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Templated Helpers in ASP.NET MVC 2 (VS2010 Beta 2 Version)

Templated Helpers are one of the new features in ASP.NET MVC 2

Templated Helpers are one of the new features in ASP.NET MVC 2. The other day, Visual Studio 2010 Beta 2 came out and some of you may have noticed that it comes pre-equipped with a beta release of ASP.NET MVC 2. In short a templated helper is a way of using various combinations of implicit and explicit rules to automatically place partial controls wherever particular data types need to appear, either in edit mode or display mode.

So let's say you have a DateTime property on your model called MeetingDate. Rather than make every single view write its own (potentially contrasting!) code to render dates in view mode and in edit mode, you can now do something like this:

<%= Html.DisplayFor( m => m.MeetingDate ) %>
<%= Html.EditorFor( m=> m.MeetingDate) %>

The DisplayFor helper will look at the data type of the thing you're looking for and try and figure out how to render that item. If you don't override convention, it will look in the Shared/DisplayTemplates folder for a DateTime.ascx control. If you want the display template to be specific to a certain controller, it can also look under the Views/(ControllerName)/DisplayTemplates folder. This same rule applies to EditorFor. It will look for the special EditorTemplates folder to try and find a suitable control. By "control" here I'm actually referring to a partial view since technically there are no controls in the traditional ASP.NET sense in MVC.

There's another HTML helper that you can use in your top-level view to invoke the partial-view location heuristics for an entire model just by doing:

<%= Html.EditorForModel () %>

This will examine the data type of your strongly-typed view and go look in an EditorTemplates folder to find the appropriate partial view.

Finally, there's another way you can supply hints to the templated helper system. That's through the use of the UIHint attribute. The UIHint actually allows you to decorate your view model (you are using an isolated view model and not working against persistance objects directly, aren't you?) with hints as to which editor should be used. This is fantastic for drop-down lists because the underlying value of a dropdown list is usually the ID of the lookup column, which is just an Int. You can't infer from Int that you want the Country dropdown vs. the State dropdown vs. the Weapons dropdown. To tell the engine which template you want, you can use the UIHint attribute as follows:

public CustomerStatus CustomerStatus { get; set; }

Where CustomerStatus is another view model object that you've got with a Name/ID pair (In my case I did it this way to accomodate the data coming from an ADO.NET Data Service). When you do Html.DisplayFor on this particular property of this particular class, it will override the normal algorithm and go look for a DisplayTemplate called CustomerStatusDropdown.ascx. When you do Html.EditorFor, it will look for a file called CustomerStatusDropDown.ascx but in the EditorTemplates directory. This allows you to simply, cleanly, and elegantly control how you display and edit lookups.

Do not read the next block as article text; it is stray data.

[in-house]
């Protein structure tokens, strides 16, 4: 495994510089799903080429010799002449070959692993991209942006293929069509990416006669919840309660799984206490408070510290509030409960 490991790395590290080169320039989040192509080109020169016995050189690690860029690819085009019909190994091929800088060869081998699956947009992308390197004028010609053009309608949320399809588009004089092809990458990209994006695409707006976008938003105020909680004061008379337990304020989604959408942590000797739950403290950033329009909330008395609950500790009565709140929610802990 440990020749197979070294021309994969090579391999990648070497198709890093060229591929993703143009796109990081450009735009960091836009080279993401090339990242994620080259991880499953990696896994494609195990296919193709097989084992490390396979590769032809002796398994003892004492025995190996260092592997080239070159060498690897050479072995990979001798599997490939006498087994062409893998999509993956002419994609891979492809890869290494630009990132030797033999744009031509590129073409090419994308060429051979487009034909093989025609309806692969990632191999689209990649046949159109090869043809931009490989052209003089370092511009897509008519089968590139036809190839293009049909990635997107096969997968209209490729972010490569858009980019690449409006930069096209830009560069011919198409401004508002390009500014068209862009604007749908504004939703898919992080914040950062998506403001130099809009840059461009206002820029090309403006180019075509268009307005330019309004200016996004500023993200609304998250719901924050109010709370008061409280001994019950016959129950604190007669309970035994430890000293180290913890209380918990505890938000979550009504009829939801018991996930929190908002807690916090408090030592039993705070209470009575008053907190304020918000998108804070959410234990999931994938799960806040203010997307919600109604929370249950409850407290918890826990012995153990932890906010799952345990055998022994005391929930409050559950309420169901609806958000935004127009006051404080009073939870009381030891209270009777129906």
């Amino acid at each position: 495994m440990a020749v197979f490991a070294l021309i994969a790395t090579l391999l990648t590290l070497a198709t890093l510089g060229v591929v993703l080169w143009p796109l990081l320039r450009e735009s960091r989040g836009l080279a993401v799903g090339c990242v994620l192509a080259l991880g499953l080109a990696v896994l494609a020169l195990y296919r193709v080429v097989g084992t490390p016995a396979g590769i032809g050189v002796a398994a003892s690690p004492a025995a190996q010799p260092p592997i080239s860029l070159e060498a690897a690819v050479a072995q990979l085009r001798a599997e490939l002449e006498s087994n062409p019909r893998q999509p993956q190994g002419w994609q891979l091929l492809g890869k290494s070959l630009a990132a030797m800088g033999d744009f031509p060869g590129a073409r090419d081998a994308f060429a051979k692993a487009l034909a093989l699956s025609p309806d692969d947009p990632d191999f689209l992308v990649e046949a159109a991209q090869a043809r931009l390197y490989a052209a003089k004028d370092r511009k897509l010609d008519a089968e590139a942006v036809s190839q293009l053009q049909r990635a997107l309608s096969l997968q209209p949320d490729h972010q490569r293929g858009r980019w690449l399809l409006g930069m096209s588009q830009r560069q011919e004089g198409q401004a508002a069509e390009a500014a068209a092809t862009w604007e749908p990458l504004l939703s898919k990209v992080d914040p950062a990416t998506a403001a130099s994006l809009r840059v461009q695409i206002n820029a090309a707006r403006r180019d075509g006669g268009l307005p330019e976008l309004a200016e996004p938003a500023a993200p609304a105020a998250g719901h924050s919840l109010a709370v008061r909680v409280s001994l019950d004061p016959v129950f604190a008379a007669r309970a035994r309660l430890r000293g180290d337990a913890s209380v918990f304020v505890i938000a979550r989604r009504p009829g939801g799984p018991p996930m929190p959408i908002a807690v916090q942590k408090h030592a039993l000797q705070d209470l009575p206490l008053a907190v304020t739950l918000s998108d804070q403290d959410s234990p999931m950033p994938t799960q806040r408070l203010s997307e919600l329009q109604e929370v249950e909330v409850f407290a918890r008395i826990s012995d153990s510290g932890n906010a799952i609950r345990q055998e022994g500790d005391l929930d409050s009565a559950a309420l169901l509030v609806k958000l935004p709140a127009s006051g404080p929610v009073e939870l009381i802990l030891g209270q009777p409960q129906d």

If you want, you can control the template selection directly from the EditorFor method call:

<%= Html.EditorFor 
( cust => cust.BirthDate, "DateTime_jQuery") %>

You might use a pattern like this in order to allow some pages to edit date/times with a jQuery picker instead of a traditional date/time picker. The possibilities are endless.

The reason why I'm blogging about this now, only a few days after Beta 2 comes out, is because I think this way of arranging your UI is so, absolutely, positively crucial to a clean, elegant, easy to maintain ASP.NET MVC application that everybody should be getting in the habit of using templated helpers now so that by the time VS 2010 hits RTM, the use of templated helpers will be old hat and we'll all be one step closer to ridding the world of "tag soup" forever.

p.s. If you invoke some of these EditorFor and DisplayFor helpers without actually having a suitable control in the EditorTemplates or DisplayTemplates directory, you might find some pretty interesting results. For example, if you do EditorForModel, and there isn't a control for that data type in your EditorTemplates directory, the system will actually use Reflection. It will sift through the public properties of your model, and for each property it will do the equivalent of invoking EditorFor and LabelFor on that property. In short, it will scaffold you up a "best guess" editor for your entire object. The reason this is in a "p.s." is because such scaffolding is great for smoke testing, but rarely lasts long.

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Kevin Hoffman, editor-in-chief of SYS-CON's iPhone Developer's Journal, has been programming since he was 10 and has written everything from DOS shareware to n-tier, enterprise web applications in VB, C++, Delphi, and C. Hoffman is coauthor of Professional .NET Framework (Wrox Press) and co-author with Robert Foster of Microsoft SharePoint 2007 Development Unleashed. He authors The .NET Addict's Blog at .NET Developer's Journal.